Redemption for Warriors


OAKLAND, California: The Golden State Warriors secured their second NBA championship in three seasons with a 129-120 Game Five win over the Cleveland Cavaliers on Monday, capping a near-perfect run through the play-offs.
The Warriors, who beat Cleveland in the 2015 Finals only to lose to them last year after squandering a 3-1 series lead, went a record-setting 16-1 in the playoffs, their only loss coming in Game Four of the best-of-seven championship.
The win provided redemption for the Warriors, who brought Kevin Durant over from the Oklahoma City Thunder last off-season to bolster their already high-powered offence.
Durant, who lost in his only previous Finals appearance in 2012, led the way for the Warriors with 39 points and was relieved after feeling pressure to deliver prior to the game. “I couldn’t sleep for two days,” Durant, who was named the Finals MVP, said during an on-court interview. “I was anxious, I was jittery. I just wanted to lay it all out there. I put in work, I just had to trust in it. We were really good tonight.”
Cavaliers’ forward LeBron James had a game-high 41 points and guard Kyrie Irving hit tough shots all night but defensive breakdowns by Cleveland led to easy baskets late in the game for the Warriors, igniting a deafening crowd.
James said he had no reason to feel sorry for himself. “I left everything on the floor every game, all five games,” he said. “I have no reason to put my head down.”
Warriors point guard Stephen Curry said the experience of losing last year’s Finals served them well this season. “We learned from everything we’ve been through,” Curry said during the trophy celebration.
“To be back here and bring gold Larry (O’Brien trophy) back home, I’m just excited to be a part of this group and accomplish something special. I’m ready to do it again.”
An unprecedented third straight Finals clash between the Warriors and Cavaliers was hyped as the ultimate championship rubber match and expected to be the antidote for a postseason that had little in the way of drama.
But that idea fizzled fast when the Warriors opened with a pair of lopsided wins at home, fought back late to steal the next game in Cleveland and then, after dropping their first game of the post-season, closed out the series at home.
In the end, the Cavaliers simply did not have enough top-class talent to topple the Warriors, even with four-time league MVP James doing all he could to keep his team in it.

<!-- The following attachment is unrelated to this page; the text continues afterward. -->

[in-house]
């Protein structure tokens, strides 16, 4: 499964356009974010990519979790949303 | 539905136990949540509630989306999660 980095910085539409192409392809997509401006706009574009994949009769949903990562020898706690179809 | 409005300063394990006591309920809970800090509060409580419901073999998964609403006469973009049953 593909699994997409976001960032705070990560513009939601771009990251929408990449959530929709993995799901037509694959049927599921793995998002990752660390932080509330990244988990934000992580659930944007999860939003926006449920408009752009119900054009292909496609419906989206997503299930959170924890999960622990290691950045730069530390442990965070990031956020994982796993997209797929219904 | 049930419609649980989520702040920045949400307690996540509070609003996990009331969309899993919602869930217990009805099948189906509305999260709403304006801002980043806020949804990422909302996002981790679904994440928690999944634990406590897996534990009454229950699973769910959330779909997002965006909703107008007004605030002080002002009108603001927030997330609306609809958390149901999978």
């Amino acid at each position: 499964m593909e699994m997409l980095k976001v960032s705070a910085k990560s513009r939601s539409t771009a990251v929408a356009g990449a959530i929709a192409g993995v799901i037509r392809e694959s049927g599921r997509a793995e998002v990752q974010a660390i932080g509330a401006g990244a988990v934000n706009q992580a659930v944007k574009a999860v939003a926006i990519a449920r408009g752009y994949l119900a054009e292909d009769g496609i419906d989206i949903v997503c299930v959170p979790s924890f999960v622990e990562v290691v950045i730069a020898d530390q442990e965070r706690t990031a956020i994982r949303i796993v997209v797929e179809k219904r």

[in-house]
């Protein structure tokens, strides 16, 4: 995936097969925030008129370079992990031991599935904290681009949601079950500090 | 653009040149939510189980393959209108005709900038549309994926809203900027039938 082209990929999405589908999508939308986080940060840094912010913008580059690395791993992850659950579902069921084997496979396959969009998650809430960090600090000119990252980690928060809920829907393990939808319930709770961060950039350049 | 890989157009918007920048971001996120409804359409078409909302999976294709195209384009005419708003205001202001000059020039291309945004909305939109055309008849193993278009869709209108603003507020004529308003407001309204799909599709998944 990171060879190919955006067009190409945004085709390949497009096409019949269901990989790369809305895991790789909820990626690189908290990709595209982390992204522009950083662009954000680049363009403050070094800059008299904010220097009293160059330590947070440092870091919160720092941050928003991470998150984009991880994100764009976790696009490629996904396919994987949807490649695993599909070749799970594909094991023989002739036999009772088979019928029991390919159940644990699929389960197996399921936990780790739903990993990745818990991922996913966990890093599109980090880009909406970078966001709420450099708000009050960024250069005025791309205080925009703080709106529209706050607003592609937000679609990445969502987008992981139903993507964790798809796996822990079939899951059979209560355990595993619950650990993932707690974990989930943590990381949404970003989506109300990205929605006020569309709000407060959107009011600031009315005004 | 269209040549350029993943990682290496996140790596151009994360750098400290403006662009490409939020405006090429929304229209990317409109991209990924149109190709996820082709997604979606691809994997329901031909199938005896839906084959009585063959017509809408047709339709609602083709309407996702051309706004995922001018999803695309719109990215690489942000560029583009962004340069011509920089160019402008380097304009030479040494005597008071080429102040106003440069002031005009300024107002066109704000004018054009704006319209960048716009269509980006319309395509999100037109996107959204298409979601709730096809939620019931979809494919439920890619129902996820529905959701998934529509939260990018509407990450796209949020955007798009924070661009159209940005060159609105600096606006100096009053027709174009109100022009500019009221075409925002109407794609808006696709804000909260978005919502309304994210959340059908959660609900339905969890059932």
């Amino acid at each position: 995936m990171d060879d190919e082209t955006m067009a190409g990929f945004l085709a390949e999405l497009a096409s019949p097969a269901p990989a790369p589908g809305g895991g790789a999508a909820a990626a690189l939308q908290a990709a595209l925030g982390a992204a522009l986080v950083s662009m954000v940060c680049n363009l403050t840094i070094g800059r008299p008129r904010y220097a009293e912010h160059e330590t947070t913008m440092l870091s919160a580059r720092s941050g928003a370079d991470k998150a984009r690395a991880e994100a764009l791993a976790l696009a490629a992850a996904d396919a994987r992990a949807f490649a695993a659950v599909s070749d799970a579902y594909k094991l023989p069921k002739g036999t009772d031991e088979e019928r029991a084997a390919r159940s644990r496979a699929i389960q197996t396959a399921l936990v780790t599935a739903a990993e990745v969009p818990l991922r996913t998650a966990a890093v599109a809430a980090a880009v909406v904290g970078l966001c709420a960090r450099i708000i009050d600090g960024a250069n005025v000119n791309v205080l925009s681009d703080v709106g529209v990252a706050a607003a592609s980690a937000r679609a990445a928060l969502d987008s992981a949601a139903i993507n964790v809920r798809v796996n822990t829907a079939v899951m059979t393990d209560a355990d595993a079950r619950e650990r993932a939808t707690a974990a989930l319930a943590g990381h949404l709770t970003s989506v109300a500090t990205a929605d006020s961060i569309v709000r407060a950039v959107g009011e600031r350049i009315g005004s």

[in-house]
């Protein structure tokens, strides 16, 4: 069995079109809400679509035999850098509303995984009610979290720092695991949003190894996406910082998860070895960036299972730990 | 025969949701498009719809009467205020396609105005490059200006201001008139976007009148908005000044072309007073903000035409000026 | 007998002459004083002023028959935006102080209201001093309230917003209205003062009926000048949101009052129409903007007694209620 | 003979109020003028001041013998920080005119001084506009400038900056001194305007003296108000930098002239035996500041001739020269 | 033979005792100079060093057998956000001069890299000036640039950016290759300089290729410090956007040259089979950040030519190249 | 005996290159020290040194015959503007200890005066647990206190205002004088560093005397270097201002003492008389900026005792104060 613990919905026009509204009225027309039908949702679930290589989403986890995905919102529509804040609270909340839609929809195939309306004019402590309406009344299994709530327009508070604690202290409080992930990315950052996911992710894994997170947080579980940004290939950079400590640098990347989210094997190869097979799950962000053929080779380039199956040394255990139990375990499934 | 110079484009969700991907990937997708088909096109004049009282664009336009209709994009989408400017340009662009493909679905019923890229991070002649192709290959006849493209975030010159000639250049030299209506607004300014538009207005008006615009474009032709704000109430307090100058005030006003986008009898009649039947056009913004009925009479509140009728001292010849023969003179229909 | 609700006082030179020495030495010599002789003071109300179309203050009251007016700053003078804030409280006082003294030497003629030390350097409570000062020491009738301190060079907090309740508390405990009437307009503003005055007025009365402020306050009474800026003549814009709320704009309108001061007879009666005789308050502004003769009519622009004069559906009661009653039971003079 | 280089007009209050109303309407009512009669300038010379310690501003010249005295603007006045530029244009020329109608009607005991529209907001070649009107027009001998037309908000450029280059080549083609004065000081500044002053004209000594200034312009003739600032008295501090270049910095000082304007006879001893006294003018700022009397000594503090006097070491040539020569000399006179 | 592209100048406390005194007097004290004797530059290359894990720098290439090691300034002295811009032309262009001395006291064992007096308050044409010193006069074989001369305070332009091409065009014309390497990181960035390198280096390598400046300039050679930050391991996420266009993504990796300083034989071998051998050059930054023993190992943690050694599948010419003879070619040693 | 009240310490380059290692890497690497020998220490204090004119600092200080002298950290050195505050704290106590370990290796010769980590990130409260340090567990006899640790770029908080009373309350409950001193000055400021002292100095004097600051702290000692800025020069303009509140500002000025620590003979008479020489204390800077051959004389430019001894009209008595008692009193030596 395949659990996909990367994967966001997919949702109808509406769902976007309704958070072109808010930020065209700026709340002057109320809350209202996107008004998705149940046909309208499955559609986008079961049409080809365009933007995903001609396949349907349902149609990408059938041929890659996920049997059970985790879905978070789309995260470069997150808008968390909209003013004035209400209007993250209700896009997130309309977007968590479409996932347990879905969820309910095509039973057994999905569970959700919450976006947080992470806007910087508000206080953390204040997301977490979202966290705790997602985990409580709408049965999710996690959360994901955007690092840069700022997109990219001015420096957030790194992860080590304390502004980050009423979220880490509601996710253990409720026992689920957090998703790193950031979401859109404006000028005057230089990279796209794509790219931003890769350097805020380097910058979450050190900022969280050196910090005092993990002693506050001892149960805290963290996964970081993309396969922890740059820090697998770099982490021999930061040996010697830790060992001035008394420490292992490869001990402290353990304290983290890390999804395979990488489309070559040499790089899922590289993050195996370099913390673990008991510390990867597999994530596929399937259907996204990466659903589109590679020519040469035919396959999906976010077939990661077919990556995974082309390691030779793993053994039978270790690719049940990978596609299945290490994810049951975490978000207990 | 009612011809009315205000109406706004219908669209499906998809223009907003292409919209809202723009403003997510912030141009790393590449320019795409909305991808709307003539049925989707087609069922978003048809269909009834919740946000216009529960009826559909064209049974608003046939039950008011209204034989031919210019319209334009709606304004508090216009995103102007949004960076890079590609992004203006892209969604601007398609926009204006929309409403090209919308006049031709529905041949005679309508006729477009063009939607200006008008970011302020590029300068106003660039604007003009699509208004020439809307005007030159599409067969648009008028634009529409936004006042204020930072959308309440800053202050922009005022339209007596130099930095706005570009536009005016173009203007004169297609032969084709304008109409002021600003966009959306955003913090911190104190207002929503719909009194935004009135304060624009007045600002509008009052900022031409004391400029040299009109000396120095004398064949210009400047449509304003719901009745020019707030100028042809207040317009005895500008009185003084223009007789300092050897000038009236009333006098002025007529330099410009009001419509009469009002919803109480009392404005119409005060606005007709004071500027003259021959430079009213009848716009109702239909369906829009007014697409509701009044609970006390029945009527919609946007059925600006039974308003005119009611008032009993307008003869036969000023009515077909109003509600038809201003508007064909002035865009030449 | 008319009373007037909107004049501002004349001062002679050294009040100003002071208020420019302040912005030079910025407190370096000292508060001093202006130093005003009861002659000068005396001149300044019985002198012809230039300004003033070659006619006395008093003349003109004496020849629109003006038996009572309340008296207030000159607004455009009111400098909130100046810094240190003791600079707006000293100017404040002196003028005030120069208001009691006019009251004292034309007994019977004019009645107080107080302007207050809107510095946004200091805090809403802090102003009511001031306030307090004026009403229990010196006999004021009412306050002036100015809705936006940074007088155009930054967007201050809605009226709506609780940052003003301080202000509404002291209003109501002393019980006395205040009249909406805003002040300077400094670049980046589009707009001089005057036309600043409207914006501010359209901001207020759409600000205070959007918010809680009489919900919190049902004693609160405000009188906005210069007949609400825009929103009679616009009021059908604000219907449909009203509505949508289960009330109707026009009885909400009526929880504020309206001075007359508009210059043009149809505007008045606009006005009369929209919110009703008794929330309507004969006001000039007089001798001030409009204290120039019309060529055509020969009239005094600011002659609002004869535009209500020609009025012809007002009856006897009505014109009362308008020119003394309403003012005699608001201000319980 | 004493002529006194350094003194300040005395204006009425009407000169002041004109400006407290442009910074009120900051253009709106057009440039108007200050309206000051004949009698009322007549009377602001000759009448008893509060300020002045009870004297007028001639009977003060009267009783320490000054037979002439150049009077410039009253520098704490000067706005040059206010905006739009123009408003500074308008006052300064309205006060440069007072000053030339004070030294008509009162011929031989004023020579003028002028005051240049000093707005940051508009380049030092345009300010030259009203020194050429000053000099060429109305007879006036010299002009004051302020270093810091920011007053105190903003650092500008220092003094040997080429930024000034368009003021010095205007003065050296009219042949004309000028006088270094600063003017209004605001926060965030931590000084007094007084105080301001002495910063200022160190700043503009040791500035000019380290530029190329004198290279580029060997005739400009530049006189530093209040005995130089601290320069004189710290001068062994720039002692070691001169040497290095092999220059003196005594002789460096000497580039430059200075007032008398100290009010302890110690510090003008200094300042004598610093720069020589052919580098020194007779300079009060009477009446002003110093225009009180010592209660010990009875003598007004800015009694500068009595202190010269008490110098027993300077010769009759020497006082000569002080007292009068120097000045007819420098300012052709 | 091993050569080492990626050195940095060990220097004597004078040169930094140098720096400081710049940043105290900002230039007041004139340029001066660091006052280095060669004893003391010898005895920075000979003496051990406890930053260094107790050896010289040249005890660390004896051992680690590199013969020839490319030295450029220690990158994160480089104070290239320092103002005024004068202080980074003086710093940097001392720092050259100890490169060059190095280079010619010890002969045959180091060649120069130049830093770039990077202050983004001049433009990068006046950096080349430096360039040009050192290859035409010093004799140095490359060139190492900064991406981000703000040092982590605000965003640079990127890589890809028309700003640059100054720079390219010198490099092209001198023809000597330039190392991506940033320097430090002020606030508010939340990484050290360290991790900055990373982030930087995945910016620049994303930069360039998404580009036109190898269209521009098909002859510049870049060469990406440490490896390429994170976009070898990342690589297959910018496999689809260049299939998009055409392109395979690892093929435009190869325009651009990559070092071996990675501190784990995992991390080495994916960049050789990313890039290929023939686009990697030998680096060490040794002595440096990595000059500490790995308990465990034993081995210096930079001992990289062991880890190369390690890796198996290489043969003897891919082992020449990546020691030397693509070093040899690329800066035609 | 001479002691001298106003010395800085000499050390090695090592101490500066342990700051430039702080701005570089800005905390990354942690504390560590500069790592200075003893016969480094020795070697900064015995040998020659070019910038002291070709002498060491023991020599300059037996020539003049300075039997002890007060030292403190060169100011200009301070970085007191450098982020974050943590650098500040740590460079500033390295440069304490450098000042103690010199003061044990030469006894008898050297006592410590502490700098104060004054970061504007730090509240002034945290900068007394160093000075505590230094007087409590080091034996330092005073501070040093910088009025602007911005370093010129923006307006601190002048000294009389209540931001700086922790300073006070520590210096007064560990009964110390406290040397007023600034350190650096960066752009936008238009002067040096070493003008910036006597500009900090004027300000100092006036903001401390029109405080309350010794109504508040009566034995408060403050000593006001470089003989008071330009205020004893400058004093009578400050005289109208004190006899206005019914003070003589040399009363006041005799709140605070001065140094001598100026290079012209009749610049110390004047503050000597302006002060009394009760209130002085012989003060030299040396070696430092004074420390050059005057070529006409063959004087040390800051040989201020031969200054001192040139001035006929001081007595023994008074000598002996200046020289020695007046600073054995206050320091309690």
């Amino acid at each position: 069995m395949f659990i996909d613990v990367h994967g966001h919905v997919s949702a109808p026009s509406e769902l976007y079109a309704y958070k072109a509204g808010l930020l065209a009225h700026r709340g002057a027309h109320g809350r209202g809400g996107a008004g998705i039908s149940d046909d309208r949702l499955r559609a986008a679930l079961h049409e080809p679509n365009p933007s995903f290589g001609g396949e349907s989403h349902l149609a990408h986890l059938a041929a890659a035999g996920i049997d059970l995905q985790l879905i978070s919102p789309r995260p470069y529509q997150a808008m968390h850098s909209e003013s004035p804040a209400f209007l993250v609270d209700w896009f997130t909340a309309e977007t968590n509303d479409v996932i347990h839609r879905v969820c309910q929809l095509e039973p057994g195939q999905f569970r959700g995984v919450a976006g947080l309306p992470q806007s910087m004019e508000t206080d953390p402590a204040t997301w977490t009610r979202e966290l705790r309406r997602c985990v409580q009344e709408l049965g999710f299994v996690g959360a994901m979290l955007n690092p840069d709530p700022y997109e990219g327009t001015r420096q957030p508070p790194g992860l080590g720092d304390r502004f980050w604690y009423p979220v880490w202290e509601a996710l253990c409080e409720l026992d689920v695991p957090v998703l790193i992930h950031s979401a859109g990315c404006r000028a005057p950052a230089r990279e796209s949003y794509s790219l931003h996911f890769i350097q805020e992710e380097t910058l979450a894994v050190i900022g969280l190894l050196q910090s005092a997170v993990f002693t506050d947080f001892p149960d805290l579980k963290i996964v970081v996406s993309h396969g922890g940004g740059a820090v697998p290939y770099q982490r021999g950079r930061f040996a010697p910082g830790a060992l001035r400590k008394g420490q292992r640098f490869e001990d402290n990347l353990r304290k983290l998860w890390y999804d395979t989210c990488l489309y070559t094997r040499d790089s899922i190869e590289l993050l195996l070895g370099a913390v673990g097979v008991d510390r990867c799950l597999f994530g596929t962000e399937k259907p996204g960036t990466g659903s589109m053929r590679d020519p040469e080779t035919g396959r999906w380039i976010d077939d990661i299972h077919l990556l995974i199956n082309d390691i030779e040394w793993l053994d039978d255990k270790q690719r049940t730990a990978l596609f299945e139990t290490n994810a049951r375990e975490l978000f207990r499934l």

For James, already a three-time champion, the loss puts him in rare company as only the fourth player to come up short in five NBA Finals. — Reuters

Highlights of NBA Finals –

Hefty locker room celebration

Golden State Warriors forward Kevin Durant enjoyed a hefty locker room celebration before speaking to reporters after scoring 39 points in his team’s victory, which brought him his first NBA crown.
“I can’t wait to celebrate for the rest of the night, well, maybe the rest of the summer,” Durant said.
After answering one final question following an extended stay at the podium, the NBA Finals Most Valuable Player felt like he might have said more than he should.
“I’m talking too much at this point,” Durant said.

… but he earned every drop

Durant averaged 35.2 points and 8.4 rebounds a game in the finals to claim the MVP award unanimously, joining Rick Barry and Andre Iguodala as the only Warriors to win the award. His playoff scoring career average of 28.8 points a game ranks fourth all-time behind Michael Jordan, Allen Iverson and Jerry West. His five games in a row with 30 points is the first in a finals since Shaquille O’Neal in 2000.

Almost perfect play-off run

The Warriors won their first 15 play-off games, sweeping out Portland, Utah and San Antonio and seizing a 3-0 lead on Cleveland before the Cavaliers snapped the longest play-off win streak in North American sports history by winning game four Friday in Cleveland. Although not perfect, the 16-1 playoff record for Golden State (.941) is the best win percentage of any team in NBA history, edging the 15-1 effort by the 2000 Los Angeles Lakers. No unbeaten champion’s playoff run in Major League Baseball has gone beyond seven wins and none in the National Hockey League went past eight wins.

LeBron adds to his legend

Cleveland star LeBron James played in his seventh consecutive finals and eighth career finals, falling to 3-5. But in this year’s playoff run, he surpassed Michael Jordan as the NBA’s all-time play-off scoring leader. Only five players from the 1960s Boston Celtics dynasty have played in eight or more consecutive finals, so James could share fourth on the all-time finals in a row list by making it next year. Bill Russell has the record with 10 in a row. James ranks third in all-time finals scoring with 1,247 points, trailing only Jerry West with 1,679 and Kareem Abdul-Jabbar, just 70 points ahead of James. And with 33.6 points, 12.0 rebounds and 10.0 assists a game in the finals, James became the first player to average a triple double in the finals.

NBA Finals trilogy thrills

This marked the first time that the same two teams met in the NBA Finals for a third consecutive year, with the Warriors owning a 2-1 edge in the trilogy. It was the first time in 61 years that any major North American sports league had such a trilogy play out, the most recent being the NHL’s Montreal Canadiens and Detroit Red Wings in 1954-56. Others were the NFL’s Cleveland Browns and Detroit Lions from 1952-54 and Major League Baseball’s New York Yankees and New York Giants from 1921-23.